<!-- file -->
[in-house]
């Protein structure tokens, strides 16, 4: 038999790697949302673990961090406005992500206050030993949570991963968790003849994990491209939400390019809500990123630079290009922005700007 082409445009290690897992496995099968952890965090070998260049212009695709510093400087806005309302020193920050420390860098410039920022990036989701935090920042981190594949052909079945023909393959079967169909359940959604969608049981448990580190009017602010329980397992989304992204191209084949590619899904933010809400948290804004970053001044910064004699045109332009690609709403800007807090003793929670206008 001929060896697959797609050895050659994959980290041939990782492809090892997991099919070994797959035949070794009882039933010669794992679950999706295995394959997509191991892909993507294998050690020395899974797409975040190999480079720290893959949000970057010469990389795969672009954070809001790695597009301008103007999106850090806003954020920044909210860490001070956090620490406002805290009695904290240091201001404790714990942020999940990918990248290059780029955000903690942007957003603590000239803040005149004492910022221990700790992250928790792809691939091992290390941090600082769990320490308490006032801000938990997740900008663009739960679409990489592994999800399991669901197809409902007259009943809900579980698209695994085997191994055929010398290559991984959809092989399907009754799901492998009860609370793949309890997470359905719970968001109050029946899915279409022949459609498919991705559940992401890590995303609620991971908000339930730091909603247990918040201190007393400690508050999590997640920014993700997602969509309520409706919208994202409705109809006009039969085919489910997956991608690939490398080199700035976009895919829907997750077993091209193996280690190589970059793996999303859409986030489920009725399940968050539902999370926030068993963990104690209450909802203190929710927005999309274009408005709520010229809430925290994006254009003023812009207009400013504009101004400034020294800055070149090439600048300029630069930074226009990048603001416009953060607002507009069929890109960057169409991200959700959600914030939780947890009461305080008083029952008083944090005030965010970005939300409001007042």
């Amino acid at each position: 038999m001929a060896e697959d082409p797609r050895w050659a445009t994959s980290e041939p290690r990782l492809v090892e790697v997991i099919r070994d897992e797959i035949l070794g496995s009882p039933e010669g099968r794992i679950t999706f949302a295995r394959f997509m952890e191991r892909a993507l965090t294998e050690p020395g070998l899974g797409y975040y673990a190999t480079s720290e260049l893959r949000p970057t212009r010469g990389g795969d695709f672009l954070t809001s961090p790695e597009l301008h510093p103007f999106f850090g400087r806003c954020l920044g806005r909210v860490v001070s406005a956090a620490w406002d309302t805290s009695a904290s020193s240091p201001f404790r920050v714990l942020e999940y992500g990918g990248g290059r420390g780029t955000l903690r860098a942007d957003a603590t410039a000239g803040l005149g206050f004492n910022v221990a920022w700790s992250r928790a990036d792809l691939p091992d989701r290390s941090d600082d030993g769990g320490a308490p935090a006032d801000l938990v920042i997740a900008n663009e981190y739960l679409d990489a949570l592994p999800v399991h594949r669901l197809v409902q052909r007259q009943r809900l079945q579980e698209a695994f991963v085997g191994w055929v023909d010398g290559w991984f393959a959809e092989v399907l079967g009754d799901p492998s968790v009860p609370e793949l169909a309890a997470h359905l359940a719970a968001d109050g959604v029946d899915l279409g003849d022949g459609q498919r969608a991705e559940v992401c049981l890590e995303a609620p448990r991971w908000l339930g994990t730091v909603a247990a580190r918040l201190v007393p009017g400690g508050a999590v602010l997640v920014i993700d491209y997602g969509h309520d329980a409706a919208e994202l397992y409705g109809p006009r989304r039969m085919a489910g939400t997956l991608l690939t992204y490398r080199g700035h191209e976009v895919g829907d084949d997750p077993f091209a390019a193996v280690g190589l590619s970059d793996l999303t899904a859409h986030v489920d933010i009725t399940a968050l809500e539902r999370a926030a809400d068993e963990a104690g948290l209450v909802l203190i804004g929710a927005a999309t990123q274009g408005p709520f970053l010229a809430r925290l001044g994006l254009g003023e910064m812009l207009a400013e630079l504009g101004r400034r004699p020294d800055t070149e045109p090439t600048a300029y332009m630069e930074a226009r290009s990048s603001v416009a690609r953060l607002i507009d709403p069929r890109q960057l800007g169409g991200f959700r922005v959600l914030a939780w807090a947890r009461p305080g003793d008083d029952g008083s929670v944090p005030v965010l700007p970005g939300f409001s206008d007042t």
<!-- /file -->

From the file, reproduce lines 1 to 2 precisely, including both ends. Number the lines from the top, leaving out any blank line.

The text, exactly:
[in-house]
């Protein structure tokens, strides 16, 4: 038999790697949302673990961090406005992500206050030993949570991963968790003849994990491209939400390019809500990123630079290009922005700007 082409445009290690897992496995099968952890965090070998260049212009695709510093400087806005309302020193920050420390860098410039920022990036989701935090920042981190594949052909079945023909393959079967169909359940959604969608049981448990580190009017602010329980397992989304992204191209084949590619899904933010809400948290804004970053001044910064004699045109332009690609709403800007807090003793929670206008 001929060896697959797609050895050659994959980290041939990782492809090892997991099919070994797959035949070794009882039933010669794992679950999706295995394959997509191991892909993507294998050690020395899974797409975040190999480079720290893959949000970057010469990389795969672009954070809001790695597009301008103007999106850090806003954020920044909210860490001070956090620490406002805290009695904290240091201001404790714990942020999940990918990248290059780029955000903690942007957003603590000239803040005149004492910022221990700790992250928790792809691939091992290390941090600082769990320490308490006032801000938990997740900008663009739960679409990489592994999800399991669901197809409902007259009943809900579980698209695994085997191994055929010398290559991984959809092989399907009754799901492998009860609370793949309890997470359905719970968001109050029946899915279409022949459609498919991705559940992401890590995303609620991971908000339930730091909603247990918040201190007393400690508050999590997640920014993700997602969509309520409706919208994202409705109809006009039969085919489910997956991608690939490398080199700035976009895919829907997750077993091209193996280690190589970059793996999303859409986030489920009725399940968050539902999370926030068993963990104690209450909802203190929710927005999309274009408005709520010229809430925290994006254009003023812009207009400013504009101004400034020294800055070149090439600048300029630069930074226009990048603001416009953060607002507009069929890109960057169409991200959700959600914030939780947890009461305080008083029952008083944090005030965010970005939300409001007042």